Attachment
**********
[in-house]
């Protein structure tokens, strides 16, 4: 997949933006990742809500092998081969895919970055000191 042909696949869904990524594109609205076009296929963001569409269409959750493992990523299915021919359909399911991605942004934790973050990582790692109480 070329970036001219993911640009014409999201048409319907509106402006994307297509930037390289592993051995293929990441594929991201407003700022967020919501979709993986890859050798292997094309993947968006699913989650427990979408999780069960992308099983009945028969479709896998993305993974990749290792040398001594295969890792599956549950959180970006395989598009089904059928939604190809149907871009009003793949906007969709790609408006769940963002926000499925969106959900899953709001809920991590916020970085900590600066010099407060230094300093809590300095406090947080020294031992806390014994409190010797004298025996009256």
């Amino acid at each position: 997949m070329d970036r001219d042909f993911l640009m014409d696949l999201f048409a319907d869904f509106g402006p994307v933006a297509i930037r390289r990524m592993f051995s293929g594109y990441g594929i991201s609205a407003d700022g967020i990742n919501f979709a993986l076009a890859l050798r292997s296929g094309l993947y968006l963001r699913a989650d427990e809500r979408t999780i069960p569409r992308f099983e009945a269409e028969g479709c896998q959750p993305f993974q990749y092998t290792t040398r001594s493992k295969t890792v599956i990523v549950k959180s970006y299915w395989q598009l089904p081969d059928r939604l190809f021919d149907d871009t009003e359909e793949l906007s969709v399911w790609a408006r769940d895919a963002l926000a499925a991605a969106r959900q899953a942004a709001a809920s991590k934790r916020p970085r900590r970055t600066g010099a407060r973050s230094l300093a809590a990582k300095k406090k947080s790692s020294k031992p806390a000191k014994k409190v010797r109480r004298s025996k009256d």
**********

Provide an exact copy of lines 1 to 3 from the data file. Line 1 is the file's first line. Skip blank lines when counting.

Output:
[in-house]
């Protein structure tokens, strides 16, 4: 997949933006990742809500092998081969895919970055000191 042909696949869904990524594109609205076009296929963001569409269409959750493992990523299915021919359909399911991605942004934790973050990582790692109480 070329970036001219993911640009014409999201048409319907509106402006994307297509930037390289592993051995293929990441594929991201407003700022967020919501979709993986890859050798292997094309993947968006699913989650427990979408999780069960992308099983009945028969479709896998993305993974990749290792040398001594295969890792599956549950959180970006395989598009089904059928939604190809149907871009009003793949906007969709790609408006769940963002926000499925969106959900899953709001809920991590916020970085900590600066010099407060230094300093809590300095406090947080020294031992806390014994409190010797004298025996009256």
């Amino acid at each position: 997949m070329d970036r001219d042909f993911l640009m014409d696949l999201f048409a319907d869904f509106g402006p994307v933006a297509i930037r390289r990524m592993f051995s293929g594109y990441g594929i991201s609205a407003d700022g967020i990742n919501f979709a993986l076009a890859l050798r292997s296929g094309l993947y968006l963001r699913a989650d427990e809500r979408t999780i069960p569409r992308f099983e009945a269409e028969g479709c896998q959750p993305f993974q990749y092998t290792t040398r001594s493992k295969t890792v599956i990523v549950k959180s970006y299915w395989q598009l089904p081969d059928r939604l190809f021919d149907d871009t009003e359909e793949l906007s969709v399911w790609a408006r769940d895919a963002l926000a499925a991605a969106r959900q899953a942004a709001a809920s991590k934790r916020p970085r900590r970055t600066g010099a407060r973050s230094l300093a809590a990582k300095k406090k947080s790692s020294k031992p806390a000191k014994k409190v010797r109480r004298s025996k009256d």